Human-Machine interaction and interface

15 April 2008 at 11:26 am (Hypermedia, Links, Mechatronics)

I have recently read at Digital Tools a post presenting the Don’t Click It website and an article about the QWERTY keyboard. Accessing the Don’t Click It website for the first time was a strange experience: I had to get used with the idea of not using the click button, at the beginning it was quite annoying. The site has some interesting data about the click culture pointing its starting point as being a technical issue when computers and navigation were particularly poor. But clicking did enter into our contemporary culture and does represents a voluntary action, unlike Don’t Click It presents this gesture when speaking about Spam, banners and annoying advertisings. If we should follow Don’t Click It literally, we should not use the keyboard anymore, since the mouse is an extension of the keyboard (it’s like the arrow keys for navigation and return key for the click, and a computer can work with no mouse but can’t work with no keyboard). The mouse is just a pointer on the screen space allowing the user to navigate easily.

Real computer mouse

I started then to think about the possibility of building a click free interface. I started then to build a small sketch using Processing based on the Don’t Click It propositions: gesture reading and time control (you will see the beta version soon here). Once I got it done, I realized that click free interface might not be the best for speed performance: the gesture is way bigger and you need to learn each gesture – that could change from one interface to another. And I suddenly realized: Palms, PDA and Pocket PC already used mouse free interfaces, and sometimes even keyboard free. I have a Palm Zire 71 (old school nearly) and I remember learning to write with the pen and learning all the shortcuts wasn’t easy. I always had to open the reminder application to remember how the gesture should be done (and sometimes I just couldn’t reproduce it). As a result: I notice that I type faster with a keyboard then doing all kind of gesture that approach in a very poor way handwriting (I write so bad on paper, I don’t know how teachers do to correct my essays or even read theme). Then I thought, but palms are not the only devices that are mouse free, we have mobile phones and tablet PCs. And I remembered when I was teenager I used to text message a lot, so much that I could type a text message faster then on a regular keyboard (I used to take class notes on my cellphone). But today I type faster on a keyboard then on a mobile phone, I think it’s a meter of training and practice – and a cellphone keyboard and a computer keyboard are quite similar in concept: keys pressed to reach a symbol. Then I thought on video games, they do not use keyboards… Well somehow, yes, they are. We press the control buttons to make an action/movement.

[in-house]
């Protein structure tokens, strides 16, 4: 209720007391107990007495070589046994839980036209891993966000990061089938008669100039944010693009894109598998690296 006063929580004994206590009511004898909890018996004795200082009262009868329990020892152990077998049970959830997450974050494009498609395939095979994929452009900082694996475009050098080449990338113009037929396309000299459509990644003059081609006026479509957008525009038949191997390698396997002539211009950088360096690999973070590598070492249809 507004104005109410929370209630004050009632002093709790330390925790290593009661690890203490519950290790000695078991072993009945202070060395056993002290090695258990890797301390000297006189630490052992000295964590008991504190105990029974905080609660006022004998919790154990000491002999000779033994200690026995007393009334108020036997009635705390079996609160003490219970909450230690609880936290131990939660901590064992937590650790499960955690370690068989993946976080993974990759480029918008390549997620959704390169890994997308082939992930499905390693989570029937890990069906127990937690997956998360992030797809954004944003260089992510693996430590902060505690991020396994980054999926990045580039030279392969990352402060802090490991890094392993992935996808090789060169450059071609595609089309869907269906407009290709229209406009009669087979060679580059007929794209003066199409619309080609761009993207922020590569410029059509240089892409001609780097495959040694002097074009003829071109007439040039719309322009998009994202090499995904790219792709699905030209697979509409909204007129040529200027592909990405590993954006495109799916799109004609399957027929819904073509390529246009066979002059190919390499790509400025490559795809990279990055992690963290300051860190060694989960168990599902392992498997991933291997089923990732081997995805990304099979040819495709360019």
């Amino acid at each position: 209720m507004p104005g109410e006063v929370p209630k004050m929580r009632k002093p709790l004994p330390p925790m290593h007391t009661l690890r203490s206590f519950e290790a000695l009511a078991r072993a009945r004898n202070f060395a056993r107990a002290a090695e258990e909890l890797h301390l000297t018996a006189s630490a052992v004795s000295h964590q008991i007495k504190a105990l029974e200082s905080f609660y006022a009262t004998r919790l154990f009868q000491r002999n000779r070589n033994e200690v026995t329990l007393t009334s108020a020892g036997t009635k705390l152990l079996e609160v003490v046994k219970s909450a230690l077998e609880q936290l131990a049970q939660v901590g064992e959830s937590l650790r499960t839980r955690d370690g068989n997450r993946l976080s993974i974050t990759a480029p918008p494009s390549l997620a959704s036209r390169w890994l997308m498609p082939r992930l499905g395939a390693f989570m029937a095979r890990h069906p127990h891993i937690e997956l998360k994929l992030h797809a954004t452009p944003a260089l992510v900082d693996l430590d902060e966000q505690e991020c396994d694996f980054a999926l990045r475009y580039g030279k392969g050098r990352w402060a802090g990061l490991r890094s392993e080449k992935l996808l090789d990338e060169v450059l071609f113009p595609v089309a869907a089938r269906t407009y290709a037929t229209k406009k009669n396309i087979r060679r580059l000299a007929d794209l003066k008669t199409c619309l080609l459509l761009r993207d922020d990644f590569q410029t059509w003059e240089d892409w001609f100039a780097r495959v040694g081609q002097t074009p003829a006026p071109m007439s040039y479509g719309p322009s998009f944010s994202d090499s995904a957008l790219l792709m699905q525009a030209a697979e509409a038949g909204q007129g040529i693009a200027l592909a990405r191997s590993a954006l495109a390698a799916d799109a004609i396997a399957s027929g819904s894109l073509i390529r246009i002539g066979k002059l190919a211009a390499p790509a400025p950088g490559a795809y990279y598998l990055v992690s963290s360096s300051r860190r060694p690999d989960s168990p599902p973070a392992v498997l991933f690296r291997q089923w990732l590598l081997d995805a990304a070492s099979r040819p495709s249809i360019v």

And when I was thinking that mouse was the black sheep of Human-Machine interaction (translating a real movement to a screen movement) I realized that I totally ignored a brand new trendy object: Nintendo’s Wiimote: thanks to its accelerometers and to its built in infrared camera you can use it without pressing any buttons. Playing Zelda for instance, you just need to grab your Wiimote like a sword and your Nunchuck as a shield . In Wii Sports, you play box like if it was for real. Those gestures are way more easy then the old school key combinations (like for instance Up – Up – Left – A – Right – L1 – L2 – Left – R1 – A – Start – Select – Down – X – O – A – B – R2 – L1 so you can jump backwards).

PS: No buttons were pressed during the footage of this video.

I don’t think that Don’t Click It is a bad research, I agree that it’s interesting for future technologies to think what are the possible solutions to avoid to use the present devices and standards. Some researches might get us more practical solutions then just moving the problems. I’m thinking on mind controlled computers.

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